The 4/20 celebration is another opportunity for companies to promote the marijuana industry and its products, much like beer and liquor companies do with St. Patrick’s Day.
This means adolescents and young adults are exposed to a heavy influence to try cannabis. Parents of teens, especially, should be aware of this influence. Marijuana has a significant negative impact on a teen’s life.
The teen brain is actively developing and continues to develop until around age 25. Fortunately, there are constructive ways to talk to kids about drug use while also being equipped to notice the signs. As parents, a little awareness goes a long way and may prevent a teen from using marijuana.
“The 4/20 celebrations are a big day for the marijuana industry, especially as the legalization of recreational cannabis is slowly making its way across the nation,” said Marcel Gemme, owner and founder of Addicted.org.
In Minnesota, the marijuana legalization bill recently cleared additional Minnesota House Senate committees. Yet, the legalization of the drug does not slow down use. Statistically, 8.15% of 12 to 17 years olds in the state report using drugs in the last month. More than 80% of these teens report using marijuana in the past month.
The early conversations parents have with their teens are critical. The short, frequent discussions can have a tangible impact on a teen’s decisions about marijuana.
- Parents should talk often and build an open and trusting relationship. Lots of little talks are more effective than one big talk.
- Parents should also make their views and rules about marijuana clear. Discuss beliefs and opinions. Be honest and express a clear message, yet do not lecture or make threats.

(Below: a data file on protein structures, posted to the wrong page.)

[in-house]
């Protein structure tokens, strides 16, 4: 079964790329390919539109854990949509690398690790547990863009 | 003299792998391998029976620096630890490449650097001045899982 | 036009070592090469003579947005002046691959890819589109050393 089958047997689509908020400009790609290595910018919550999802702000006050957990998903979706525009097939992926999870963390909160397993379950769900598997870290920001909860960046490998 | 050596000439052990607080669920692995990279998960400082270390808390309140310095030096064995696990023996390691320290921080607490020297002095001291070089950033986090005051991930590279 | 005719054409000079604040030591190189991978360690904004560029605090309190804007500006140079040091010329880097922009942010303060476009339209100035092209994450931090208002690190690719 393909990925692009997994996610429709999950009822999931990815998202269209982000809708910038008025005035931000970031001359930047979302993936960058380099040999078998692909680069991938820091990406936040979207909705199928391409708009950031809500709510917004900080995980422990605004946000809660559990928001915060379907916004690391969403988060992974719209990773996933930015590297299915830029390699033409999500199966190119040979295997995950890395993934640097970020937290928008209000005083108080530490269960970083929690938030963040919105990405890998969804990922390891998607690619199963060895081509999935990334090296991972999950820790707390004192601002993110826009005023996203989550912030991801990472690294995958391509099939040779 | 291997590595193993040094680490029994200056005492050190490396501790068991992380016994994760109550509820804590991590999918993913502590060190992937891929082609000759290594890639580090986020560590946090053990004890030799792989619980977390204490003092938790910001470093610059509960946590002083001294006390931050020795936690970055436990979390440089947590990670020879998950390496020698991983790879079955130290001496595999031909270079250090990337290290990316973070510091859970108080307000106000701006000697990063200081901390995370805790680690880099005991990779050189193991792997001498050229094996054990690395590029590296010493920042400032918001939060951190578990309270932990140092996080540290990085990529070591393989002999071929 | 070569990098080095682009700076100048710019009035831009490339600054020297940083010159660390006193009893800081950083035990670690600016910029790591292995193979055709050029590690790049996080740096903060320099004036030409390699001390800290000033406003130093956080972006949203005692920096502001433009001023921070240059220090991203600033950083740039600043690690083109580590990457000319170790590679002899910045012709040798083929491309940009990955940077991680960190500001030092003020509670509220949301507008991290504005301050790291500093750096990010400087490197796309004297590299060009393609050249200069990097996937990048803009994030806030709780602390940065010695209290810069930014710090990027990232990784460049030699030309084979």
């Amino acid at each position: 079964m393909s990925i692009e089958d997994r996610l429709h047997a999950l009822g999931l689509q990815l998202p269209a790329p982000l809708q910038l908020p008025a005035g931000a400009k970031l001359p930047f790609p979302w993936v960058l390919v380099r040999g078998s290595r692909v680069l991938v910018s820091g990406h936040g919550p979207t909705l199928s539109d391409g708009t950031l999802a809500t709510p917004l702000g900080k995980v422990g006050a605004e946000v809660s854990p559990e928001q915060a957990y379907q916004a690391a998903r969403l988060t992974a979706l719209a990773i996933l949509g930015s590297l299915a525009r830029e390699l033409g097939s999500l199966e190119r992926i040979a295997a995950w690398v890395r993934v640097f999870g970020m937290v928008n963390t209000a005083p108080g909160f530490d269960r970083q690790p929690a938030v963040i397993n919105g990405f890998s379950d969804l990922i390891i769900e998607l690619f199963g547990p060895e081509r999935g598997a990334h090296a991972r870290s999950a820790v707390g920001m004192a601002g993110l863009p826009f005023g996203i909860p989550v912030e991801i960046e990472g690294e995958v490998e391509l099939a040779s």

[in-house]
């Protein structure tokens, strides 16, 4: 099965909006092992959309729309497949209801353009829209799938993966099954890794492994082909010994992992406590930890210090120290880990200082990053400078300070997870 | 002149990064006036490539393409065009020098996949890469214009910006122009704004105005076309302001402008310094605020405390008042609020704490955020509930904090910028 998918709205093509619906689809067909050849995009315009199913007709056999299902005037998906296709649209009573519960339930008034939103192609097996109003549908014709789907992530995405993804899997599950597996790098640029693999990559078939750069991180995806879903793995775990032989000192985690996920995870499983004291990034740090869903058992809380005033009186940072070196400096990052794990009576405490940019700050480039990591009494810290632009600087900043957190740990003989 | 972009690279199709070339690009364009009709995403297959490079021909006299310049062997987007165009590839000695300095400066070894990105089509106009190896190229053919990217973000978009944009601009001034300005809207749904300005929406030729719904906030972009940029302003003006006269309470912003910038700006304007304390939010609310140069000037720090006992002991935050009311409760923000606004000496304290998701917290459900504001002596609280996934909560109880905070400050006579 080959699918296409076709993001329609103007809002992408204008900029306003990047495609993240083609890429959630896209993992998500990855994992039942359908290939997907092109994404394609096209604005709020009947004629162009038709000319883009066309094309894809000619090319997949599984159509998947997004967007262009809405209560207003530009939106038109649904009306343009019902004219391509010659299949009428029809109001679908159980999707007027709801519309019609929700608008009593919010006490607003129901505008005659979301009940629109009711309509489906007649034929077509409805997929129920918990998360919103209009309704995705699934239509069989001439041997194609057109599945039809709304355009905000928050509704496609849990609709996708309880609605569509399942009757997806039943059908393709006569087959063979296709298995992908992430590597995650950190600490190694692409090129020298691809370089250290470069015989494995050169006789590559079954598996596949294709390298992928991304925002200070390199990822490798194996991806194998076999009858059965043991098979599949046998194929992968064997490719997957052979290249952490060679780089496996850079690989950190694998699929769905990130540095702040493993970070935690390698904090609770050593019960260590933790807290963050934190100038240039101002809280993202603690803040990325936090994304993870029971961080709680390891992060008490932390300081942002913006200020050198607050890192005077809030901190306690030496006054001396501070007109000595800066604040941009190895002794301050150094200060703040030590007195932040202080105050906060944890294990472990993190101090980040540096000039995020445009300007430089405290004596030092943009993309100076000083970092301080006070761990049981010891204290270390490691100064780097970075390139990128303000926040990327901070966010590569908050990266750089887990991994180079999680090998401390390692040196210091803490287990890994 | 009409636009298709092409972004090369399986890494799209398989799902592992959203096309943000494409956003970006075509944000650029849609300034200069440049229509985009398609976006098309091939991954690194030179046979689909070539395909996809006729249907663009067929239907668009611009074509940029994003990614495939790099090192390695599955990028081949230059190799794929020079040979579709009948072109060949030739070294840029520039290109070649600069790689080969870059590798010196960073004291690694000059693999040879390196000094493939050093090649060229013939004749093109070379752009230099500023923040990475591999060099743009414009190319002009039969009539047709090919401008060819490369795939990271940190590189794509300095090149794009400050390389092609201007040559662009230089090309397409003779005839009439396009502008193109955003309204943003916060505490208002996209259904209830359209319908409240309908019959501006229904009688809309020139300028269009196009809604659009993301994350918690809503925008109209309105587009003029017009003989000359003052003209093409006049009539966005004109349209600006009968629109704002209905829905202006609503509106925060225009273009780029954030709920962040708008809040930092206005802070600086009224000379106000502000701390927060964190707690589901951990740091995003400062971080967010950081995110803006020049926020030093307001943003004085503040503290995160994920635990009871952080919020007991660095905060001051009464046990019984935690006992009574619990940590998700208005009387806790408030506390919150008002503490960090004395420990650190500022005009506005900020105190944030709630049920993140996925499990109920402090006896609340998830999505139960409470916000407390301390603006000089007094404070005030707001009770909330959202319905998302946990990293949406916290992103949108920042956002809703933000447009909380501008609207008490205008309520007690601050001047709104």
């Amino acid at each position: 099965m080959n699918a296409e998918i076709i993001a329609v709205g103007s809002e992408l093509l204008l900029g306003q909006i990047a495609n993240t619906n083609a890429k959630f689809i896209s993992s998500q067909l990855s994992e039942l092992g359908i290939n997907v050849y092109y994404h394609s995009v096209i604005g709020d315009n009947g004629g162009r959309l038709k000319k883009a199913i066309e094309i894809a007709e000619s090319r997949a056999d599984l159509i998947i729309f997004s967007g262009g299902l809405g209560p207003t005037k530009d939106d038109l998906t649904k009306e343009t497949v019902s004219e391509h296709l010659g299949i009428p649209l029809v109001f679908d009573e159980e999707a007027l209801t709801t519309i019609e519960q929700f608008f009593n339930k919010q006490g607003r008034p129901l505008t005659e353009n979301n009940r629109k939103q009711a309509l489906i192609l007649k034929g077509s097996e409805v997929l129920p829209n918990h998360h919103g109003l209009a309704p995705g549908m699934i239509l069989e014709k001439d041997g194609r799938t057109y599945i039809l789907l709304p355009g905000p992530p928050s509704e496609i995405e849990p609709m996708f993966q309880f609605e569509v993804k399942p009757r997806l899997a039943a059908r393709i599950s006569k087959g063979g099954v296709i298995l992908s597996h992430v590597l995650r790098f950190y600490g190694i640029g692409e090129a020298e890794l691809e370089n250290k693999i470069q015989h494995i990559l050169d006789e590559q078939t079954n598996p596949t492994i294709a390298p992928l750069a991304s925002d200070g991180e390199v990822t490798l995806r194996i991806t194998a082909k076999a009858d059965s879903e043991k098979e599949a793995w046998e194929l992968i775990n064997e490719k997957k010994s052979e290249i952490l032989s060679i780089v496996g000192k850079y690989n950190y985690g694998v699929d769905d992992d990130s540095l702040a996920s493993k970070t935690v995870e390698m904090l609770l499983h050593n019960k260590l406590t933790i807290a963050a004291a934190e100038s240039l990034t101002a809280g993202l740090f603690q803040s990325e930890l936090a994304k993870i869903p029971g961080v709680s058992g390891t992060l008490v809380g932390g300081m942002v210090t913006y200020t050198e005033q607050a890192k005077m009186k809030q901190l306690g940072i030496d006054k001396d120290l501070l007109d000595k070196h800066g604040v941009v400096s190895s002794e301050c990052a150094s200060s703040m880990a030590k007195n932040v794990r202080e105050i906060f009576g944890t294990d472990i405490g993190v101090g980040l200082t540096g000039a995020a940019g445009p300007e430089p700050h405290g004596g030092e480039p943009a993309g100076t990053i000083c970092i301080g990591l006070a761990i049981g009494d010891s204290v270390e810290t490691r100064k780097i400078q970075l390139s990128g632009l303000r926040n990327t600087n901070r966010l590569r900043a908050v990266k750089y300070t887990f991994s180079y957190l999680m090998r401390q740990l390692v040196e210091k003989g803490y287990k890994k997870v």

- Ask them questions about what they know about marijuana, listen to their opinions, and answer their questions. The conversation goes both ways.
- Lead by example; what parents do is just as important as what they say.
- Provide factual information about the risks and dangers and be prepared to share personal experiences.
The most common reasons why teens try marijuana is because of pressure from peers and others, self-medicating, and escape.
Unfortunately, the consequences can be life-changing. The adverse effects could include difficulty thinking and problem-solving, issues with memory and learning, reduced coordination, difficulty maintaining attention, and problems with school and social life. More seriously, it increases the risk of mental health issues and addiction.
The signs of marijuana use can be easy to spot. Some signs include red eyes, poor muscle coordination, increased appetite, delayed reaction time, anxiety, panic and a distinct smell left on clothes and the body.
Age matters for marijuana use just as it matters for alcohol use. For teens, there is plenty of reason to worry. It does make a difference how young a person is when they start using marijuana, namely in terms of developing an addiction to other substances later in life.
As 4/20 celebrations have become more commercialized and have moved away from being a counterculture protest, the exposure to teens and young adults increases.
Also, as marijuana becomes legal in more states, its availability to teens will likely increase. Parents must stay aware of the influence and be prepared to have ongoing conversations about marijuana.
Jody Boulay is a mother of two with a passion for helping others. She currently works as a community outreach coordinator for Addicted.org.